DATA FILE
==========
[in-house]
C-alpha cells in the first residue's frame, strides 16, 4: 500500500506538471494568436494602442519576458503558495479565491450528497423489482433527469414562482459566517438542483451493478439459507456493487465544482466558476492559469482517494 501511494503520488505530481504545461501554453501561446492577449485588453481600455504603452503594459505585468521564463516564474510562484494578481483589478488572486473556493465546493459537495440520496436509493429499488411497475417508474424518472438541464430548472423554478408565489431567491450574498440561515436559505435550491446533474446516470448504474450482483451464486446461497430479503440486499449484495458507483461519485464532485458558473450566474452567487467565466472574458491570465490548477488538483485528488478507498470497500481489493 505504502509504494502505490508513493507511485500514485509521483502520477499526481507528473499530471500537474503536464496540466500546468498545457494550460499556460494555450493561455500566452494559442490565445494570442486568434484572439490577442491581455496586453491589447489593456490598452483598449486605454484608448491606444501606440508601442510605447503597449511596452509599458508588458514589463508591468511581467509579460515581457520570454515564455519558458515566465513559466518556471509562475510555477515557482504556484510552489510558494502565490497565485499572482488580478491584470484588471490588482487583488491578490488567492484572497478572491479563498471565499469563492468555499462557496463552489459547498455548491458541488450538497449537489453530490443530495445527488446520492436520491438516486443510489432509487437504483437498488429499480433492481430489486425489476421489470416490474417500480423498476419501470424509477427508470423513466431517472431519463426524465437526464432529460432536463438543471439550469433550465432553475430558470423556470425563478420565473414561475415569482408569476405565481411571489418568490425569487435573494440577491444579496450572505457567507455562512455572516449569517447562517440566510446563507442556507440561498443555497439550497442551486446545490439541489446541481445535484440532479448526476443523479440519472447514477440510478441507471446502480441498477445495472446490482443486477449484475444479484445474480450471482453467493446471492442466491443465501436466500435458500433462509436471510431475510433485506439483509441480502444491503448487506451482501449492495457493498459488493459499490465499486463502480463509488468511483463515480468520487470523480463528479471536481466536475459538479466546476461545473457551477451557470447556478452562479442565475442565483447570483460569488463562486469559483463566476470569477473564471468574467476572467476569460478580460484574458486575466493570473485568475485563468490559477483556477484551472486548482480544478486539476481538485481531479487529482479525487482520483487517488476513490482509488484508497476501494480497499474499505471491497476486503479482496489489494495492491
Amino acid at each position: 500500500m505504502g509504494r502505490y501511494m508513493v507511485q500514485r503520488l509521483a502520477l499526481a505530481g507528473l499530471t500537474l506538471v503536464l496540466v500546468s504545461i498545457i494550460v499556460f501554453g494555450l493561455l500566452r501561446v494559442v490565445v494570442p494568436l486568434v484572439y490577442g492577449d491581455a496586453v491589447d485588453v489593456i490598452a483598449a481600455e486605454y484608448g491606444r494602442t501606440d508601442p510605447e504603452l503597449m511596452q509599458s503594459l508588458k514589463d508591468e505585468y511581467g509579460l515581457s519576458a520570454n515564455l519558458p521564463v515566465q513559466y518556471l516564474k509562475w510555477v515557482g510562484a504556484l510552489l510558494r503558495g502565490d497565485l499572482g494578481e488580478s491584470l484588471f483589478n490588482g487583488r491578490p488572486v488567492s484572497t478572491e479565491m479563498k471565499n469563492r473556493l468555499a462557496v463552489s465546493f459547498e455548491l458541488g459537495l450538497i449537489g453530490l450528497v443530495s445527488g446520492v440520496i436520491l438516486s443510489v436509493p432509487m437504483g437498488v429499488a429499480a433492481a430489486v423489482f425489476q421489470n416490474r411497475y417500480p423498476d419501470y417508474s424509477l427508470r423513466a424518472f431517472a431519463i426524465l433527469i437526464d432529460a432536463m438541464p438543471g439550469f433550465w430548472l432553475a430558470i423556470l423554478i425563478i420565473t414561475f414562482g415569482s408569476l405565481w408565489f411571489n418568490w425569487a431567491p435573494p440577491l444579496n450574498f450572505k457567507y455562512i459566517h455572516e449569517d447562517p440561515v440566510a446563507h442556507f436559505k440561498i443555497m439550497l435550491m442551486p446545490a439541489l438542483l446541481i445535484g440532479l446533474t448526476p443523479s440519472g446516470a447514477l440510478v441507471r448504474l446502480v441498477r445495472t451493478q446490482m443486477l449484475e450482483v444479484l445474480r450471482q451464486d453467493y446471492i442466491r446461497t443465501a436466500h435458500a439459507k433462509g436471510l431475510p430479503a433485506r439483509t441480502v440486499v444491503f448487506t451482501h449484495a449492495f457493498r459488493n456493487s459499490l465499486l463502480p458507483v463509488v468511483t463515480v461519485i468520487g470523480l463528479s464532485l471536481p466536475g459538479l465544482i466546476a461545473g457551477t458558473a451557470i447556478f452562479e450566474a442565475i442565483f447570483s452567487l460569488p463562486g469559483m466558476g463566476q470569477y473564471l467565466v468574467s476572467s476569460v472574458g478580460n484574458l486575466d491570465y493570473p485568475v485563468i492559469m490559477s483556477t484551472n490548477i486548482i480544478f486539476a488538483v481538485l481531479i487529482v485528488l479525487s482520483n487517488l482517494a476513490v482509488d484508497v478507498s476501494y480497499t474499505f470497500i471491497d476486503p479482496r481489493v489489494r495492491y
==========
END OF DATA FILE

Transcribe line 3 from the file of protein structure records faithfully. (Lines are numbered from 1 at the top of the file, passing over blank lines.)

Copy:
Amino acid at each position: 500500500m505504502g509504494r502505490y501511494m508513493v507511485q500514485r503520488l509521483a502520477l499526481a505530481g507528473l499530471t500537474l506538471v503536464l496540466v500546468s504545461i498545457i494550460v499556460f501554453g494555450l493561455l500566452r501561446v494559442v490565445v494570442p494568436l486568434v484572439y490577442g492577449d491581455a496586453v491589447d485588453v489593456i490598452a483598449a481600455e486605454y484608448g491606444r494602442t501606440d508601442p510605447e504603452l503597449m511596452q509599458s503594459l508588458k514589463d508591468e505585468y511581467g509579460l515581457s519576458a520570454n515564455l519558458p521564463v515566465q513559466y518556471l516564474k509562475w510555477v515557482g510562484a504556484l510552489l510558494r503558495g502565490d497565485l499572482g494578481e488580478s491584470l484588471f483589478n490588482g487583488r491578490p488572486v488567492s484572497t478572491e479565491m479563498k471565499n469563492r473556493l468555499a462557496v463552489s465546493f459547498e455548491l458541488g459537495l450538497i449537489g453530490l450528497v443530495s445527488g446520492v440520496i436520491l438516486s443510489v436509493p432509487m437504483g437498488v429499488a429499480a433492481a430489486v423489482f425489476q421489470n416490474r411497475y417500480p423498476d419501470y417508474s424509477l427508470r423513466a424518472f431517472a431519463i426524465l433527469i437526464d432529460a432536463m438541464p438543471g439550469f433550465w430548472l432553475a430558470i423556470l423554478i425563478i420565473t414561475f414562482g415569482s408569476l405565481w408565489f411571489n418568490w425569487a431567491p435573494p440577491l444579496n450574498f450572505k457567507y455562512i459566517h455572516e449569517d447562517p440561515v440566510a446563507h442556507f436559505k440561498i443555497m439550497l435550491m442551486p446545490a439541489l438542483l446541481i445535484g440532479l446533474t448526476p443523479s440519472g446516470a447514477l440510478v441507471r448504474l446502480v441498477r445495472t451493478q446490482m443486477l449484475e450482483v444479484l445474480r450471482q451464486d453467493y446471492i442466491r446461497t443465501a436466500h435458500a439459507k433462509g436471510l431475510p430479503a433485506r439483509t441480502v440486499v444491503f448487506t451482501h449484495a449492495f457493498r459488493n456493487s459499490l465499486l463502480p458507483v463509488v468511483t463515480v461519485i468520487g470523480l463528479s464532485l471536481p466536475g459538479l465544482i466546476a461545473g457551477t458558473a451557470i447556478f452562479e450566474a442565475i442565483f447570483s452567487l460569488p463562486g469559483m466558476g463566476q470569477y473564471l467565466v468574467s476572467s476569460v472574458g478580460n484574458l486575466d491570465y493570473p485568475v485563468i492559469m490559477s483556477t484551472n490548477i486548482i480544478f486539476a488538483v481538485l481531479i487529482v485528488l479525487s482520483n487517488l482517494a476513490v482509488d484508497v478507498s476501494y480497499t474499505f470497500i471491497d476486503p479482496r481489493v489489494r495492491y